A Centerville man charged with cocaine violations testified Thursday afternoon that he and the government's informant were sexually intimate and used cocaine together.
M.K. Fadel testified of his involvement with government informant Kay Sugar during his U.S. District Court trial on drug charges.More than a year ago, U.S. District Chief Judge Bruce S. Jenkins dismissed the charges against Fadel, ruling he had been entrapped. But a federal appeals reversed Jenkins and sent the case back for trial.
The defendant told of obtaining some of the illegal drug for her, which Sugar said she would sell in an attempt to help herself in business. The rest of the drug they planned to use that evening, he said.
After he arrived with the first bag of cocaine, Fadel said, she took some of it, supposedly for a sale. The rest they intended to use themselves, he said.
Sugar told him to make himself comfortable at her home, then left to take an eighth of an ounce of the drug to a supposed customer, Fadel said.
He said he went to her stove and "started cooking cocaine for me to smoke." Cooking it is a method of heating it with baking soda, making the powdery drug into a hard chunk called crack.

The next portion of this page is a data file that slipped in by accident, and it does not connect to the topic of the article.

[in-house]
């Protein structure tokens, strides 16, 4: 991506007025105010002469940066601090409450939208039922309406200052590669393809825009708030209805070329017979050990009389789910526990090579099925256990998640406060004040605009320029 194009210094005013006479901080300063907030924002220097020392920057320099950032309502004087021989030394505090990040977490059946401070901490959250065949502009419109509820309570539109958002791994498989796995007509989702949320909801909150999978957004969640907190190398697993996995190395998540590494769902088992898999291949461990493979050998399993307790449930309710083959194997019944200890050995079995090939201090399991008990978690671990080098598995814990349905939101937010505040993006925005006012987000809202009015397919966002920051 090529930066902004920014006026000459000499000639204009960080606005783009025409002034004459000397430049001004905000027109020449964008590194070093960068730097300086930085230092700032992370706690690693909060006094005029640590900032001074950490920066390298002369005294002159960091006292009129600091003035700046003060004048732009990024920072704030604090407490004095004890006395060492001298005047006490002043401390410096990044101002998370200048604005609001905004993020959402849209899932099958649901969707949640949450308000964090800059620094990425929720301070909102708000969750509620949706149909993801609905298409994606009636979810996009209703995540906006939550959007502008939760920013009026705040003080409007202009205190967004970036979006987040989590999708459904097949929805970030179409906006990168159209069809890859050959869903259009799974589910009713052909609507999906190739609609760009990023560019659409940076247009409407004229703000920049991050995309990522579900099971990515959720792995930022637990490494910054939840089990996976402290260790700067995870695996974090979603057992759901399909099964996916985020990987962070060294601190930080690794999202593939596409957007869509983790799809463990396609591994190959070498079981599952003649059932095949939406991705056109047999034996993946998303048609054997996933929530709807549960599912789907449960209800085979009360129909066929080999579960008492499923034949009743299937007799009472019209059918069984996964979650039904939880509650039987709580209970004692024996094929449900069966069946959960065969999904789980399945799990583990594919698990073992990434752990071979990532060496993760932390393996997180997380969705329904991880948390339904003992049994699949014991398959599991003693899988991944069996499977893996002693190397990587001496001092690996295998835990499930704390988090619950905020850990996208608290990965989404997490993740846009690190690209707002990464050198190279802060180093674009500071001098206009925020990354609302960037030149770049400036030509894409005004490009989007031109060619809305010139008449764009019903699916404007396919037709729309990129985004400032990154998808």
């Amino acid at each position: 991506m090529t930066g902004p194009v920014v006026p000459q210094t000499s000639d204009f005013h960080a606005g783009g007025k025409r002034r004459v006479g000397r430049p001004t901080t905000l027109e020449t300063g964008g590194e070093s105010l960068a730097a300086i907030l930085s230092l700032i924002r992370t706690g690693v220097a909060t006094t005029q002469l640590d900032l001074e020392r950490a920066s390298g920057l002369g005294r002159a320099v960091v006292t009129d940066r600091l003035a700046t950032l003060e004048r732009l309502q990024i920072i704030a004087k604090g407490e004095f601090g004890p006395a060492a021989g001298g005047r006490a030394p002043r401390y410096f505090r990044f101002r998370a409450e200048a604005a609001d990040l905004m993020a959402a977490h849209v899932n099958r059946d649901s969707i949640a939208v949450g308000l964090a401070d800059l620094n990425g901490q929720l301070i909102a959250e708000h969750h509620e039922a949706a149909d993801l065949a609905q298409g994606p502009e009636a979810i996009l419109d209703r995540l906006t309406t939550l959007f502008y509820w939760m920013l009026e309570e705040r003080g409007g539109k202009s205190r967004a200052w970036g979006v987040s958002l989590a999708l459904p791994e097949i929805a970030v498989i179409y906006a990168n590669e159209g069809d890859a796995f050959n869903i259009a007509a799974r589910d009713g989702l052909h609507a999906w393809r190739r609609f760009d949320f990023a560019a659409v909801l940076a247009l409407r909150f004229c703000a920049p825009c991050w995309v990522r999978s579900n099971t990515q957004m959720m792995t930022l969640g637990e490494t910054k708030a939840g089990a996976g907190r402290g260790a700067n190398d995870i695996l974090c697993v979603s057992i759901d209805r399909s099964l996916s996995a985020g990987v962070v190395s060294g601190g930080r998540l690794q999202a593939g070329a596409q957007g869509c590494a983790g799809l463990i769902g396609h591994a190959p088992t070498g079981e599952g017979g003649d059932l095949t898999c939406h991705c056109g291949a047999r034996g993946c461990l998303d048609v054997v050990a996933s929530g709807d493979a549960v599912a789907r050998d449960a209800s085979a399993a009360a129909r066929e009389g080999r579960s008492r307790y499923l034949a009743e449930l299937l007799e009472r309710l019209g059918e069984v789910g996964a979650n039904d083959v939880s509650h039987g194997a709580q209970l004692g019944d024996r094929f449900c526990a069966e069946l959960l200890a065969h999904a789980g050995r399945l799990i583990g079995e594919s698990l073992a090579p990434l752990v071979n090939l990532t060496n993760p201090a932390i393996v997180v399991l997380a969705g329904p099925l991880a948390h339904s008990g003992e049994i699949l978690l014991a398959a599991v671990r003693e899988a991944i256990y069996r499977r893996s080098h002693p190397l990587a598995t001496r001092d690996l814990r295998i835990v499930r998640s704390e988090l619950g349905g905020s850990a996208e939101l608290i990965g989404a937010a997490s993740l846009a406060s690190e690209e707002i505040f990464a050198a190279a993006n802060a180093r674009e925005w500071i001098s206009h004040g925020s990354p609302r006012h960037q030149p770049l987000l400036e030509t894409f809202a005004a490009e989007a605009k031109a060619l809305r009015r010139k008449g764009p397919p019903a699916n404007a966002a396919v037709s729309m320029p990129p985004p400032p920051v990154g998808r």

"It was the first time that I had cooked it," he said.
Sugar returned with a bottle of wine and said the "customer" was interested in buying more, Fadel said under questioning by his lawyer, Loni DeLand.
Because Sugar's children were home, they went to a neighbor's place. Fadel said Sugar "had the run" of that place.
There they watched a movie on the VCR, used cocaine and had sexual relations, he said.
"She said she didn't want to smoke it; she wanted to toot it up (inhale through the nose)," Fadel said.
She took cocaine that Fadel had not cooked and "dumped some cocaine out of the bottle onto the glass, came up with a razor blade . . . and chopped it up."
Then she spread the cocaine into lines. The more it is spread out, he said, the easier it is to absorb through the lining of the nose.
"You cut it into lines. Now you have this chopped cocaine in a pile. If I may . . . ," he said, using a chalkboard to diagram for the jury how the drug is divided.
Fadel said he rolled up a piece of paper money and handed it to her.
"What'd she do?" asked DeLand.
"Snorted the cocaine. She put the dollar bill to her nose," placed the other end on the cocaine and inhaled, he said.
A day or two later, she tried to get him to supply more, he said. She claimed the amount she sold wasn't enough to allow her to set up in business.
Fadel said that at first he said no, but then thought that if he cared for this woman, he could stick his neck out for her again.